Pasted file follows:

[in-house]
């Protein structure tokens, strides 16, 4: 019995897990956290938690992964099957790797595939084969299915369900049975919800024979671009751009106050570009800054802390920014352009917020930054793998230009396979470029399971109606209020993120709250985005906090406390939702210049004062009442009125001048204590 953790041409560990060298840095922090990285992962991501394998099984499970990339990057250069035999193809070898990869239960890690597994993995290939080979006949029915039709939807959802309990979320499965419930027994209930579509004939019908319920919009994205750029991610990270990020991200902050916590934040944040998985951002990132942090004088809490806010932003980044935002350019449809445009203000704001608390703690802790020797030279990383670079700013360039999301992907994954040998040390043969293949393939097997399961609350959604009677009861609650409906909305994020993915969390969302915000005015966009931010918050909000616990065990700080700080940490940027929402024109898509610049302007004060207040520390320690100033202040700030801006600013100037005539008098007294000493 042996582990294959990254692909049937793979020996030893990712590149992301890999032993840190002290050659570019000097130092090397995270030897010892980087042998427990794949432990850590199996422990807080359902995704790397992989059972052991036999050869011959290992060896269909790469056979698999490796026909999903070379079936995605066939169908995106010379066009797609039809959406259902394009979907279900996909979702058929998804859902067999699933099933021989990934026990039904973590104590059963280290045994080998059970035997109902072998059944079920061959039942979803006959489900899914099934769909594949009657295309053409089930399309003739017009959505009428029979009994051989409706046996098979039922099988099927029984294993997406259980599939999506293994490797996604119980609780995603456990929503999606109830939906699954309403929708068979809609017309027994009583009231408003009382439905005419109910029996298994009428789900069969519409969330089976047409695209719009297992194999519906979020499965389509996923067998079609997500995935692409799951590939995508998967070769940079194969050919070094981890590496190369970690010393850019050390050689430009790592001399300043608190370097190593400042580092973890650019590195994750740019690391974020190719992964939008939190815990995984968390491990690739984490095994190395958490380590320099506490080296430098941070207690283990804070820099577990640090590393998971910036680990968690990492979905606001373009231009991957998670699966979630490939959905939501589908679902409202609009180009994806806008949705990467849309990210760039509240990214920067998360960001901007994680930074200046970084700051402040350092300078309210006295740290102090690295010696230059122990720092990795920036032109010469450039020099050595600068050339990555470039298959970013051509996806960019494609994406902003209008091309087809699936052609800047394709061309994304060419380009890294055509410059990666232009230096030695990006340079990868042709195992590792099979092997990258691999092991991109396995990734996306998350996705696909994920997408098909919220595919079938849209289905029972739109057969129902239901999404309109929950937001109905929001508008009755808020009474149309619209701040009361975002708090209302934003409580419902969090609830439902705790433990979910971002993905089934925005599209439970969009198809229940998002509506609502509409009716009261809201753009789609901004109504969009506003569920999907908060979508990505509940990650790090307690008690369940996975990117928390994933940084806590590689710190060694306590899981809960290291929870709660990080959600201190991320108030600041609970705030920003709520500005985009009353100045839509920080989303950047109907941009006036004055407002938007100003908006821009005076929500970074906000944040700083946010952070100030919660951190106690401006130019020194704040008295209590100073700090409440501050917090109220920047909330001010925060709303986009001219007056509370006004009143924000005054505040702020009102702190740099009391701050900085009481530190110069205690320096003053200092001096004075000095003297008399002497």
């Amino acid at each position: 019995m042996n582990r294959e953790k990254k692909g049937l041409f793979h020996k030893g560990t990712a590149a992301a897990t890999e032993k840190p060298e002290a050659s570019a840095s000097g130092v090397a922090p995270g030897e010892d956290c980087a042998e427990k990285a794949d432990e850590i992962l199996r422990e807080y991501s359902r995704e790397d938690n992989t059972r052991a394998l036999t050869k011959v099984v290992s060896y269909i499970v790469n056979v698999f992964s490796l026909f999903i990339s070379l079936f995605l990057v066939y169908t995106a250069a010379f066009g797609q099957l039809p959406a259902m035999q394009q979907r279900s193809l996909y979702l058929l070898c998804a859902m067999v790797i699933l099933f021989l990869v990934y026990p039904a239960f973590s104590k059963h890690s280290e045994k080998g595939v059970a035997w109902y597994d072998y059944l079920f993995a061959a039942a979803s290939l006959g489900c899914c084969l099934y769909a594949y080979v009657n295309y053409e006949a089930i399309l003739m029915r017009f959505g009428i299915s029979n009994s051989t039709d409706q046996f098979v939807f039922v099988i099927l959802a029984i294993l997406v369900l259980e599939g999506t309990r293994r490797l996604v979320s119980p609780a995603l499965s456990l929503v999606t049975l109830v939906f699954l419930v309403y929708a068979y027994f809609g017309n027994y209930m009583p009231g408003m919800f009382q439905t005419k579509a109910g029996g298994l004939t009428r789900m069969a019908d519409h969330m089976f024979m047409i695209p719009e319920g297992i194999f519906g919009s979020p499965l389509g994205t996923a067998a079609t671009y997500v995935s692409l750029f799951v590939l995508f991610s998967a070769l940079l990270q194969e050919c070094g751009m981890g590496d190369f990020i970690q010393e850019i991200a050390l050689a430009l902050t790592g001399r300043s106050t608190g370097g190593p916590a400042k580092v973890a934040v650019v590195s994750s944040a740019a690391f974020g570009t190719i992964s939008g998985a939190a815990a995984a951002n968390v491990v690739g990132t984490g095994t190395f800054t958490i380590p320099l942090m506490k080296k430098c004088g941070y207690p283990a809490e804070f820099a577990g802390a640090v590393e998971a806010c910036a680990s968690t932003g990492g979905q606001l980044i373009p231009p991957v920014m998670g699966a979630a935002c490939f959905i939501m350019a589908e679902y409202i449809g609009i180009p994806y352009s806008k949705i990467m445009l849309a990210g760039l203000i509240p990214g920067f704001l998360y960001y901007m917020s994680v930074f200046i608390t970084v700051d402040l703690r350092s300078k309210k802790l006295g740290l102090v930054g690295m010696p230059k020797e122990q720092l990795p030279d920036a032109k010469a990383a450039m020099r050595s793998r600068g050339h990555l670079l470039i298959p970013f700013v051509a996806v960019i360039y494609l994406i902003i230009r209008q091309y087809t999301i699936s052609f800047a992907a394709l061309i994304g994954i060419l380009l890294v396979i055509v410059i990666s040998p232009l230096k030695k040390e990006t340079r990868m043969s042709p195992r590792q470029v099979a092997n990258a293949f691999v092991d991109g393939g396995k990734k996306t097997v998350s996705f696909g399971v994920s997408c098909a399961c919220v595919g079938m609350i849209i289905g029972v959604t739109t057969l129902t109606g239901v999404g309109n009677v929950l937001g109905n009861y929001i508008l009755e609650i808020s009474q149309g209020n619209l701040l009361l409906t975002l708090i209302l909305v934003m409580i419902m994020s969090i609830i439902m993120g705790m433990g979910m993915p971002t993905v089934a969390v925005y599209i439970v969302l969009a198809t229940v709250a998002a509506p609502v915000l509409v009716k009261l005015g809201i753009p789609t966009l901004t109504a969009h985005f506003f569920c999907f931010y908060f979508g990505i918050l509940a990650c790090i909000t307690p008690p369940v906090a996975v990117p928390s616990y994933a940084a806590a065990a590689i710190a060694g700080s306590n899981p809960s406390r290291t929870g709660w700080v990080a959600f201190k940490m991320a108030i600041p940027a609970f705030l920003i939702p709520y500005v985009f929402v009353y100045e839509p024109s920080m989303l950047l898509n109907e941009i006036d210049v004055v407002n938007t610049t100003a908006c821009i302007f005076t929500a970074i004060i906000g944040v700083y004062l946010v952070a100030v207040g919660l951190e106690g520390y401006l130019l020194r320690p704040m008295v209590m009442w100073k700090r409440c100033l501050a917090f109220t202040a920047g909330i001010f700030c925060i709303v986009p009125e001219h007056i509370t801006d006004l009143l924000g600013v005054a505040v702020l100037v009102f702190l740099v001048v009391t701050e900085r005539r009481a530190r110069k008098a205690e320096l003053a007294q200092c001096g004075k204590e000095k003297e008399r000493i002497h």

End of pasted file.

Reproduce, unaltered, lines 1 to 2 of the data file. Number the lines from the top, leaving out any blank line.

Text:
[in-house]
């Protein structure tokens, strides 16, 4: 019995897990956290938690992964099957790797595939084969299915369900049975919800024979671009751009106050570009800054802390920014352009917020930054793998230009396979470029399971109606209020993120709250985005906090406390939702210049004062009442009125001048204590 953790041409560990060298840095922090990285992962991501394998099984499970990339990057250069035999193809070898990869239960890690597994993995290939080979006949029915039709939807959802309990979320499965419930027994209930579509004939019908319920919009994205750029991610990270990020991200902050916590934040944040998985951002990132942090004088809490806010932003980044935002350019449809445009203000704001608390703690802790020797030279990383670079700013360039999301992907994954040998040390043969293949393939097997399961609350959604009677009861609650409906909305994020993915969390969302915000005015966009931010918050909000616990065990700080700080940490940027929402024109898509610049302007004060207040520390320690100033202040700030801006600013100037005539008098007294000493 042996582990294959990254692909049937793979020996030893990712590149992301890999032993840190002290050659570019000097130092090397995270030897010892980087042998427990794949432990850590199996422990807080359902995704790397992989059972052991036999050869011959290992060896269909790469056979698999490796026909999903070379079936995605066939169908995106010379066009797609039809959406259902394009979907279900996909979702058929998804859902067999699933099933021989990934026990039904973590104590059963280290045994080998059970035997109902072998059944079920061959039942979803006959489900899914099934769909594949009657295309053409089930399309003739017009959505009428029979009994051989409706046996098979039922099988099927029984294993997406259980599939999506293994490797996604119980609780995603456990929503999606109830939906699954309403929708068979809609017309027994009583009231408003009382439905005419109910029996298994009428789900069969519409969330089976047409695209719009297992194999519906979020499965389509996923067998079609997500995935692409799951590939995508998967070769940079194969050919070094981890590496190369970690010393850019050390050689430009790592001399300043608190370097190593400042580092973890650019590195994750740019690391974020190719992964939008939190815990995984968390491990690739984490095994190395958490380590320099506490080296430098941070207690283990804070820099577990640090590393998971910036680990968690990492979905606001373009231009991957998670699966979630490939959905939501589908679902409202609009180009994806806008949705990467849309990210760039509240990214920067998360960001901007994680930074200046970084700051402040350092300078309210006295740290102090690295010696230059122990720092990795920036032109010469450039020099050595600068050339990555470039298959970013051509996806960019494609994406902003209008091309087809699936052609800047394709061309994304060419380009890294055509410059990666232009230096030695990006340079990868042709195992590792099979092997990258691999092991991109396995990734996306998350996705696909994920997408098909919220595919079938849209289905029972739109057969129902239901999404309109929950937001109905929001508008009755808020009474149309619209701040009361975002708090209302934003409580419902969090609830439902705790433990979910971002993905089934925005599209439970969009198809229940998002509506609502509409009716009261809201753009789609901004109504969009506003569920999907908060979508990505509940990650790090307690008690369940996975990117928390994933940084806590590689710190060694306590899981809960290291929870709660990080959600201190991320108030600041609970705030920003709520500005985009009353100045839509920080989303950047109907941009006036004055407002938007100003908006821009005076929500970074906000944040700083946010952070100030919660951190106690401006130019020194704040008295209590100073700090409440501050917090109220920047909330001010925060709303986009001219007056509370006004009143924000005054505040702020009102702190740099009391701050900085009481530190110069205690320096003053200092001096004075000095003297008399002497």